When in doubt of whether something you want to post constitutes advertising, please contact a moderator privately in advance for further clarification. Refer to the following points for general guidelines:

Horses – Only general discussion about the buying, leasing, selling and pricing of horses is permitted. If the post contains, or links to, the type of specific information typically found in a sales or wanted ad, and it’s related to a horse for sale, regardless of who’s selling it, it doesn’t belong in the discussion forums.

Stallions – Board members may ask for suggestions on breeding stallion recommendations. Stallion owners may reply to such queries by suggesting their own stallions, only if their horse fits the specific criteria of the original poster. Excessive promotion of a stallion by its owner or related parties is not permitted and will be addressed at the discretion of the moderators.

Services – Members may use the forums to ask for general recommendations of trainers, barns, shippers, farriers, etc., and other members may answer those requests by suggesting themselves or their company, if their services fulfill the specific criteria of the original post. Members may not solicit other members for business if it is not in response to a direct, genuine query.

Products – While members may ask for general opinions and suggestions on equipment, trailers, trucks, etc., they may not list the specific attributes for which they are in the market, as such posts serve as wanted ads.

Event Announcements – Members may post one notification of an upcoming event that may be of interest to fellow members, if the original poster does not benefit financially from the event. Such threads may not be “bumped” excessively. Premium members may post their own notices in the Event Announcements forum.

Charities/Rescues – Announcements for charitable or fundraising events can only be made for 501(c)(3) tax-exempt organizations. Special exceptions may be made, at the moderators’ discretion and direction, for board-related events or fundraising activities in extraordinary circumstances.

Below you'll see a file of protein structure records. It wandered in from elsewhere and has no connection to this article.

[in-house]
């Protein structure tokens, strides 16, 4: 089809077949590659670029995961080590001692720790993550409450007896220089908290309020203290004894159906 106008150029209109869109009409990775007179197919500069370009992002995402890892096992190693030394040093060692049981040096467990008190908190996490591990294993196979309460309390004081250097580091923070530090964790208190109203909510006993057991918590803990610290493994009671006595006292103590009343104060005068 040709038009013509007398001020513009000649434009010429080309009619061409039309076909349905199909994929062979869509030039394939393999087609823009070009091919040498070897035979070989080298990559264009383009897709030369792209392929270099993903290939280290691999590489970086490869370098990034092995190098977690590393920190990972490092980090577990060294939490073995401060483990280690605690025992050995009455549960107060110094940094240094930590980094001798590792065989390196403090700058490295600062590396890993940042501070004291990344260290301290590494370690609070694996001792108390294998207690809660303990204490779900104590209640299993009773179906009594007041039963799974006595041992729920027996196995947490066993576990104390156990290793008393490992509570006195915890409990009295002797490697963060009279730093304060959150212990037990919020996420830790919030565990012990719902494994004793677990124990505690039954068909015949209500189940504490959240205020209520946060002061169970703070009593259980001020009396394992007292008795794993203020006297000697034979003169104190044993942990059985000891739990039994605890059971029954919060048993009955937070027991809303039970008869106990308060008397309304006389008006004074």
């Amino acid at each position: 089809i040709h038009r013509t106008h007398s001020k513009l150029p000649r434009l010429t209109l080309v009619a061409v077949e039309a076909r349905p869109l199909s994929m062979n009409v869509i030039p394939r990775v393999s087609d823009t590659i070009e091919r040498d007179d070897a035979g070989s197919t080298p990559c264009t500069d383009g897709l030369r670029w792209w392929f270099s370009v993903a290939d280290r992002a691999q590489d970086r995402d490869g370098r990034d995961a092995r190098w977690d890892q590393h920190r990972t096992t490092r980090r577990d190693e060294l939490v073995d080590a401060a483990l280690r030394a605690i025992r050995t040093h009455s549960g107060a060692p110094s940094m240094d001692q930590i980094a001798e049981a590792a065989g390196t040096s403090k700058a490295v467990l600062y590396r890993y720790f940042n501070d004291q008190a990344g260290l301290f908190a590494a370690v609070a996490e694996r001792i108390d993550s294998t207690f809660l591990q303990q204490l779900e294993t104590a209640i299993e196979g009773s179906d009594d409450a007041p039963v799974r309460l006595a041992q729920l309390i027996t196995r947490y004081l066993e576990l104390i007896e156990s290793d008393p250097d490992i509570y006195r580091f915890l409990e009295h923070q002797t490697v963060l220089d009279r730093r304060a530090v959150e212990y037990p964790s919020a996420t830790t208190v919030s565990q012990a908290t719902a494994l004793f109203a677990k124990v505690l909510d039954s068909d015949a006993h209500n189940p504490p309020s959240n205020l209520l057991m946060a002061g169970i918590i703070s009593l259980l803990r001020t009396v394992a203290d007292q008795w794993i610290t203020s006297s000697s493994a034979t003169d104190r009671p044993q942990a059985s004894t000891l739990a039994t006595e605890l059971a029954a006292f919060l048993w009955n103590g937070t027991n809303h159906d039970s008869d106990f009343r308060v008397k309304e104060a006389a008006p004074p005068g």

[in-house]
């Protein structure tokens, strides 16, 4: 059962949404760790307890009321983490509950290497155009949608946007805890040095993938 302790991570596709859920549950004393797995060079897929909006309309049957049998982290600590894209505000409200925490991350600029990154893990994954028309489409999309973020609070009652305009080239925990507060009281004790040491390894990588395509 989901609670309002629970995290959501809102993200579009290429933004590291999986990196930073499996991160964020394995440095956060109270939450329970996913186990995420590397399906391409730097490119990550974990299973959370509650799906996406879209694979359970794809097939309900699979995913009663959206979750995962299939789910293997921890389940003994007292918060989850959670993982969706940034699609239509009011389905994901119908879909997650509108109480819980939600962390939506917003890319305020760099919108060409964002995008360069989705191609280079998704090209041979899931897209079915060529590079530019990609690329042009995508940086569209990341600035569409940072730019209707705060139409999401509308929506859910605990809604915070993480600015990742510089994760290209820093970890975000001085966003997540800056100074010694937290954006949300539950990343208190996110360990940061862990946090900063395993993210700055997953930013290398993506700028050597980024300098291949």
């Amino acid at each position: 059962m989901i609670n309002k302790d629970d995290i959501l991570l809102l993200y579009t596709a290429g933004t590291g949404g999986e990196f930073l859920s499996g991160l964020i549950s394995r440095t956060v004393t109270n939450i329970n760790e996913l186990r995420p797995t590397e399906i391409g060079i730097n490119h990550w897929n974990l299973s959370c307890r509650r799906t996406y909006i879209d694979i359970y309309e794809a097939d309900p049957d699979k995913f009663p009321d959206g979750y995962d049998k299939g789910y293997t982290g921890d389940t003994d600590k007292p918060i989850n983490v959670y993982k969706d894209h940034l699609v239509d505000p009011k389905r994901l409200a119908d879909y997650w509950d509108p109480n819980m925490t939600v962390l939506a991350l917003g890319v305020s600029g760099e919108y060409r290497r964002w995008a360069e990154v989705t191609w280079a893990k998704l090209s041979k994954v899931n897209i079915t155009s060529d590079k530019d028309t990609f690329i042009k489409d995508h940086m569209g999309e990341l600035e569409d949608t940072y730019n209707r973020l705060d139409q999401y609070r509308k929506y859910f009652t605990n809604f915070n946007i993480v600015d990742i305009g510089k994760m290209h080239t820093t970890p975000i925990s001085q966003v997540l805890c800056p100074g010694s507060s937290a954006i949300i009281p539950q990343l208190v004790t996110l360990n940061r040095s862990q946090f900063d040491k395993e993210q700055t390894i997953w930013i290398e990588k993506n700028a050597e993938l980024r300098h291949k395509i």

Occasional posts regarding horses available for adoption through IRS-registered horse rescue or placement programs are permitted in the appropriate forums, but these threads may be limited at the discretion of the moderators. Individuals may not advertise or make announcements for horses in need of rescue, placement or adoption unless the horse is available through a recognized rescue or placement agency or government-run entity or the thread fits the criteria for and is located in the Giveaways forum.

5. Do not post copyrighted photographs unless you have purchased that photo and have permission to do so.

6. Respect other members.
As members are often passionate about their beliefs and intentions can easily be misinterpreted in this type of environment, try to explore or resolve the inevitable disagreements that arise in the course of threads calmly and rationally.

If you see a post that you feel violates the rules of the board, please click the “alert” button (exclamation point inside of a triangle) in the bottom left corner of the post, which will alert ONLY the moderators to the post in question. They will then take whatever action, or no action, as deemed appropriate for the situation at their discretion. Do not air grievances regarding other posters or the moderators in the discussion forums.

Please be advised that adding another user to your “Ignore” list via your User Control Panel can be a useful tactic, which blocks posts and private messages by members whose commentary you’d rather avoid reading.